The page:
My trip to Venice rekindled my interests in Italian cooking, to a point that I was tittering with another trip in the spring to Naples and the Amalfi Coast. Then we all know what happened.
With more time at hand and no where to go , I started exploring recipes of different origins.
One spring day, I spotted these Sicilian oranges at Fallon & Byrne, and thought they would be great for a cake. For such a fool-proof recipe, the end product is incredibly fragrant and moist.
I went through several recipes off the internet and picked this one .
Recipe adapted from Pan d’arancio by Daniela Barutta of La Dani Gourmet.
For the cake:
- 1 big organic orange or two small ones, preferably unwaxed (see Note for steps to remove the wax)
- 300 grams all purpose floor (a little over 2 cups) – I used 1/2 all purpose + 1/2 almond flour
- 15 grams baking powder (a little over 1 tablespoon)
- 1 cup sugar
- 100 grams grapeseed oil (1/2 cups)
- 100 grams milk (1/2 cups)
- 3 egg, beaten
- a pinch of salt
For the glaze: (optional)
- Juice from 1 organic orange
- 3 tablespoons sugar
- Preheat the oven to 350°F(175°C).
- Coat a 9 inch spring form pan with butter and flour. Shake off excess and line the bottom of the pan with parchment paper.
- After washing, cut the orange(s) (with skin on) into small pieces, use a blender to purée the orange.
- Add milk, oil and beaten egg, mix well.
- Sift the flour with baking powder and sugar, mix well.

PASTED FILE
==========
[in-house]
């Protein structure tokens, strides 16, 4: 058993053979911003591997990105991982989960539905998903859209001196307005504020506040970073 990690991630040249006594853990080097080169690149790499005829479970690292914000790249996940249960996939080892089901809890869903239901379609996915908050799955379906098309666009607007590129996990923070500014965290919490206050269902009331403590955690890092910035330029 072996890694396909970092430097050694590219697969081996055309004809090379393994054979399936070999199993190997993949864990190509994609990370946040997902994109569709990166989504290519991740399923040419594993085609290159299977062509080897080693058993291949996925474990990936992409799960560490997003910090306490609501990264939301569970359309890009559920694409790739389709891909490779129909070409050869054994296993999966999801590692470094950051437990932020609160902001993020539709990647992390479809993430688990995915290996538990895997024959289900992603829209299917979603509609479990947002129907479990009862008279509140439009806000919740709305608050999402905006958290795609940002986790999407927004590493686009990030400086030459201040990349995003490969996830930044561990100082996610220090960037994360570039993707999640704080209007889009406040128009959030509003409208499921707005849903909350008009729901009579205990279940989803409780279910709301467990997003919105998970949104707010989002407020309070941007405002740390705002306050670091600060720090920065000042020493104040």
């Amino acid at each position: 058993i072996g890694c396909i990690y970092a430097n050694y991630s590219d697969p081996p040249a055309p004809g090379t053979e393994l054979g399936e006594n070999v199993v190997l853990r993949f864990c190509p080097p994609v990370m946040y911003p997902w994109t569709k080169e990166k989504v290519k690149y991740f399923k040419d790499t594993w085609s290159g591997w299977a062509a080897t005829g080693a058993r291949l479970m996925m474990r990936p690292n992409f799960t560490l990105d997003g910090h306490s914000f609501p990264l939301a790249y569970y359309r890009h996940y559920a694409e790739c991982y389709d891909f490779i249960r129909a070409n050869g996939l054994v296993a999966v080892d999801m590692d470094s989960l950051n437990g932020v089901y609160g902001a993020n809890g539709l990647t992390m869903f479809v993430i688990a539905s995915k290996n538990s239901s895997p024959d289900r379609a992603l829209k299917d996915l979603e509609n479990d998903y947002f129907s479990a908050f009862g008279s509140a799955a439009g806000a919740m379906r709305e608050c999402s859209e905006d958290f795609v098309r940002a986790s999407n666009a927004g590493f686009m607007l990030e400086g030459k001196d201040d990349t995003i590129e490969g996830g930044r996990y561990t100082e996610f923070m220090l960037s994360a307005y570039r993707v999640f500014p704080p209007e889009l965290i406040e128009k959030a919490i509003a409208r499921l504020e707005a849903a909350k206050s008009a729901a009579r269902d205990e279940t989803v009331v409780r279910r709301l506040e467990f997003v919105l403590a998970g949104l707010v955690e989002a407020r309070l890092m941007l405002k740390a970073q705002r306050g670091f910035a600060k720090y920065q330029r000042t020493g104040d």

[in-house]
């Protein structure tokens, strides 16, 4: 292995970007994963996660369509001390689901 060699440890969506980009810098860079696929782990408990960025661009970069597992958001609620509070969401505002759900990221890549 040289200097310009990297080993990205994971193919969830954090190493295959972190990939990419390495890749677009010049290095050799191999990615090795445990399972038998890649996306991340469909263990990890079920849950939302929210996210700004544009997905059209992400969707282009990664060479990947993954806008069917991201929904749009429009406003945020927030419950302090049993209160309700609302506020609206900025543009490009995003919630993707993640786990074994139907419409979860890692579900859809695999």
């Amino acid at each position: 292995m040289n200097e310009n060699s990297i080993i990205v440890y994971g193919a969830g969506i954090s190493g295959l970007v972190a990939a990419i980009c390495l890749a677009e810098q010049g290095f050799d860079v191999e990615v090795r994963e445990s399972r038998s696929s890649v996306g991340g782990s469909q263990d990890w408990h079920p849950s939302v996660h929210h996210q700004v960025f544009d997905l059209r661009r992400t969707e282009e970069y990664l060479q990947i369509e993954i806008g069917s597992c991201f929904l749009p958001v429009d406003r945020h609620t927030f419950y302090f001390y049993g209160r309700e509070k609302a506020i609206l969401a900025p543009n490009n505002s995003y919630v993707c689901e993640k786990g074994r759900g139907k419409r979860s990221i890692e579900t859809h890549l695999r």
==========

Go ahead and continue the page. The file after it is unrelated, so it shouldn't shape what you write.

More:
- Add a pinch of salt to the wet ingredients from step 4.
- Gently fold in the dry ingredients with a spatula until just incorporated.
- Pour the batter into the cake pan.
- Bake in the 350°F oven for about 40 minutes, until the center is set and the top is golden brown.
- Place the cake on a wire rack to cool. Conitnue if using glaze.
- Dissolve sugar in orange juice and cook over low heat until the liquid turns syrupy.
- Brush the syrup over the cake and let it cool completely before cutting.
This cake first appeared in my post Recipe of the week on April 30th, wherein I asked what recipes you would like me to share. This one is from Donna of Photos by Donna, who is an amazing bird photographer, and Anita of 100 Country Trek, who has traveled to 150 countries, adding more along the way. Thank you both for the participation and everyone else for sticking with me even with the long pauses. This recipe is for you.
Note: To remove the wax from the orange, rinse it under hot tap water and wipe clean with kitchen towel.